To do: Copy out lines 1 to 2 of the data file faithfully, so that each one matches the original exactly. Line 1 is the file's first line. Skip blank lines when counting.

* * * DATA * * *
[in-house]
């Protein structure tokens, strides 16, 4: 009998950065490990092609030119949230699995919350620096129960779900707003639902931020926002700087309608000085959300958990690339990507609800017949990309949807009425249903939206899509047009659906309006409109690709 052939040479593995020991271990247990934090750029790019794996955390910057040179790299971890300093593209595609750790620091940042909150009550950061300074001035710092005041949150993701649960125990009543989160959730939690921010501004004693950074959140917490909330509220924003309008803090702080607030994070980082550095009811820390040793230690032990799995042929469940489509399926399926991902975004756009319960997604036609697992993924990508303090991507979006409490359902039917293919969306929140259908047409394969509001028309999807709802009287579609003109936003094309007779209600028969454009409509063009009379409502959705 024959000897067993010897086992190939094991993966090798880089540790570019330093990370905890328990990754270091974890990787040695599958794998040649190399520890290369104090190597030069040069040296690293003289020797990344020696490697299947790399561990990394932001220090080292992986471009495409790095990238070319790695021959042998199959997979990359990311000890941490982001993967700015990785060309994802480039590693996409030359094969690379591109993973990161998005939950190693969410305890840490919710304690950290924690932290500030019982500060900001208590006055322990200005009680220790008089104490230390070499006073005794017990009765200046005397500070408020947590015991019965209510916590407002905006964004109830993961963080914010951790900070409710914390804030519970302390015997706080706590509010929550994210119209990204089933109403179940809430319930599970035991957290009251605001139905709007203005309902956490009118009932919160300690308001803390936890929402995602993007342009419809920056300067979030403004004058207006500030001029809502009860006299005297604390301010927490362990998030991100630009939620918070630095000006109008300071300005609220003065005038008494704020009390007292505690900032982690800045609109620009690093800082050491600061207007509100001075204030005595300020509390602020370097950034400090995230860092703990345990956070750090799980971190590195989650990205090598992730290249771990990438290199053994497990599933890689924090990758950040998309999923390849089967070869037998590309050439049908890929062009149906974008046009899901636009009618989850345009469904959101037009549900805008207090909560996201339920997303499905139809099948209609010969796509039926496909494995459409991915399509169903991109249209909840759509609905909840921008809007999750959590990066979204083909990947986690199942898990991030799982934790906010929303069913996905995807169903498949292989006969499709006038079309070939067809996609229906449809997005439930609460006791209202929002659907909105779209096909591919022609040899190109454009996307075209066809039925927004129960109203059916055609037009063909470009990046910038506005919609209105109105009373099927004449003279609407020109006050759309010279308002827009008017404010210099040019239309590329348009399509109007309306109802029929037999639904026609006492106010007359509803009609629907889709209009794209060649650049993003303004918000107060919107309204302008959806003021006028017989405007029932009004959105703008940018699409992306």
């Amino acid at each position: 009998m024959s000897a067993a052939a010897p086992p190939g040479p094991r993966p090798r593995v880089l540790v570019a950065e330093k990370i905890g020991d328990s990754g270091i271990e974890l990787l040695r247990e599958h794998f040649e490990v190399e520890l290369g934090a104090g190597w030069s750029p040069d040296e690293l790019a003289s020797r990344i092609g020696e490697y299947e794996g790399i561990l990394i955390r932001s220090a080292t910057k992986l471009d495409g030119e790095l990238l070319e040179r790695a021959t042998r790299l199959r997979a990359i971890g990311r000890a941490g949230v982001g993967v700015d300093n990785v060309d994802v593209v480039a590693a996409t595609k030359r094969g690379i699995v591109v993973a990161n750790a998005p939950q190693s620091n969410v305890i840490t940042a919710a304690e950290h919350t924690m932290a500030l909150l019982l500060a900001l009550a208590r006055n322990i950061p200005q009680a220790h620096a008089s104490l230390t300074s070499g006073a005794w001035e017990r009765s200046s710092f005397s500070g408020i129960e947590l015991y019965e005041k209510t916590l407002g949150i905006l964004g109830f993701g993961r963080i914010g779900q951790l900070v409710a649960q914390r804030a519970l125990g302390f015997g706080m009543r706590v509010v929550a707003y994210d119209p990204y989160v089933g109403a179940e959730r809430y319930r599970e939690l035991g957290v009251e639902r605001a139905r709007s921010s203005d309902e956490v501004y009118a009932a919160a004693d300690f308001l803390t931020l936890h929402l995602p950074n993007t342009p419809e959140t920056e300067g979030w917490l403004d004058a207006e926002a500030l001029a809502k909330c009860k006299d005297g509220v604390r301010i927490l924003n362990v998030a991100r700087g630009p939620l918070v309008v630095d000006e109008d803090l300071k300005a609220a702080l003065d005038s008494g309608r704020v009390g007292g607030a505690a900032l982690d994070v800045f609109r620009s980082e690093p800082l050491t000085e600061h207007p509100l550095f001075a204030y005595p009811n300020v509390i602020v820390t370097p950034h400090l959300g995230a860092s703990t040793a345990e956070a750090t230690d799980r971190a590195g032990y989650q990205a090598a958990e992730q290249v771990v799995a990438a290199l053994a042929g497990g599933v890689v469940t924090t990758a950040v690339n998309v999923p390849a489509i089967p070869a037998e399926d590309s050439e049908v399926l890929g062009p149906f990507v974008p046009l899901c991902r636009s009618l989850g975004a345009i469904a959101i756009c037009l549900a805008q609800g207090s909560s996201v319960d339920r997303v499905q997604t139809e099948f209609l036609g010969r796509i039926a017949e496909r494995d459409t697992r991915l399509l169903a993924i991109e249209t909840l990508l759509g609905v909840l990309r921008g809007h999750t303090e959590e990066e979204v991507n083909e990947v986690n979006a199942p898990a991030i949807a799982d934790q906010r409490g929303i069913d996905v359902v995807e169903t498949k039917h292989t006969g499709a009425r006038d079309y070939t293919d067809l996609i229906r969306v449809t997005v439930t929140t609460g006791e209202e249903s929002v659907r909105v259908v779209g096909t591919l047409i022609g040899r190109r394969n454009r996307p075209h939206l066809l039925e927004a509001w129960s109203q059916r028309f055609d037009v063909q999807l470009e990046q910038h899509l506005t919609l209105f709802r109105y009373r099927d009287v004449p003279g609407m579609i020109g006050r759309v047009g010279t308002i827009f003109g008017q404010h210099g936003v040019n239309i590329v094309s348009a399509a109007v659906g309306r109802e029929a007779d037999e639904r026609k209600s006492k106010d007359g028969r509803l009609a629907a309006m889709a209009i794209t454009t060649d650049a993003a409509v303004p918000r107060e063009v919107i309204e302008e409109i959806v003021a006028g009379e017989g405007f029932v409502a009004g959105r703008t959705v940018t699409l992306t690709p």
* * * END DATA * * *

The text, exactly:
[in-house]
């Protein structure tokens, strides 16, 4: 009998950065490990092609030119949230699995919350620096129960779900707003639902931020926002700087309608000085959300958990690339990507609800017949990309949807009425249903939206899509047009659906309006409109690709 052939040479593995020991271990247990934090750029790019794996955390910057040179790299971890300093593209595609750790620091940042909150009550950061300074001035710092005041949150993701649960125990009543989160959730939690921010501004004693950074959140917490909330509220924003309008803090702080607030994070980082550095009811820390040793230690032990799995042929469940489509399926399926991902975004756009319960997604036609697992993924990508303090991507979006409490359902039917293919969306929140259908047409394969509001028309999807709802009287579609003109936003094309007779209600028969454009409509063009009379409502959705 024959000897067993010897086992190939094991993966090798880089540790570019330093990370905890328990990754270091974890990787040695599958794998040649190399520890290369104090190597030069040069040296690293003289020797990344020696490697299947790399561990990394932001220090080292992986471009495409790095990238070319790695021959042998199959997979990359990311000890941490982001993967700015990785060309994802480039590693996409030359094969690379591109993973990161998005939950190693969410305890840490919710304690950290924690932290500030019982500060900001208590006055322990200005009680220790008089104490230390070499006073005794017990009765200046005397500070408020947590015991019965209510916590407002905006964004109830993961963080914010951790900070409710914390804030519970302390015997706080706590509010929550994210119209990204089933109403179940809430319930599970035991957290009251605001139905709007203005309902956490009118009932919160300690308001803390936890929402995602993007342009419809920056300067979030403004004058207006500030001029809502009860006299005297604390301010927490362990998030991100630009939620918070630095000006109008300071300005609220003065005038008494704020009390007292505690900032982690800045609109620009690093800082050491600061207007509100001075204030005595300020509390602020370097950034400090995230860092703990345990956070750090799980971190590195989650990205090598992730290249771990990438290199053994497990599933890689924090990758950040998309999923390849089967070869037998590309050439049908890929062009149906974008046009899901636009009618989850345009469904959101037009549900805008207090909560996201339920997303499905139809099948209609010969796509039926496909494995459409991915399509169903991109249209909840759509609905909840921008809007999750959590990066979204083909990947986690199942898990991030799982934790906010929303069913996905995807169903498949292989006969499709006038079309070939067809996609229906449809997005439930609460006791209202929002659907909105779209096909591919022609040899190109454009996307075209066809039925927004129960109203059916055609037009063909470009990046910038506005919609209105109105009373099927004449003279609407020109006050759309010279308002827009008017404010210099040019239309590329348009399509109007309306109802029929037999639904026609006492106010007359509803009609629907889709209009794209060649650049993003303004918000107060919107309204302008959806003021006028017989405007029932009004959105703008940018699409992306």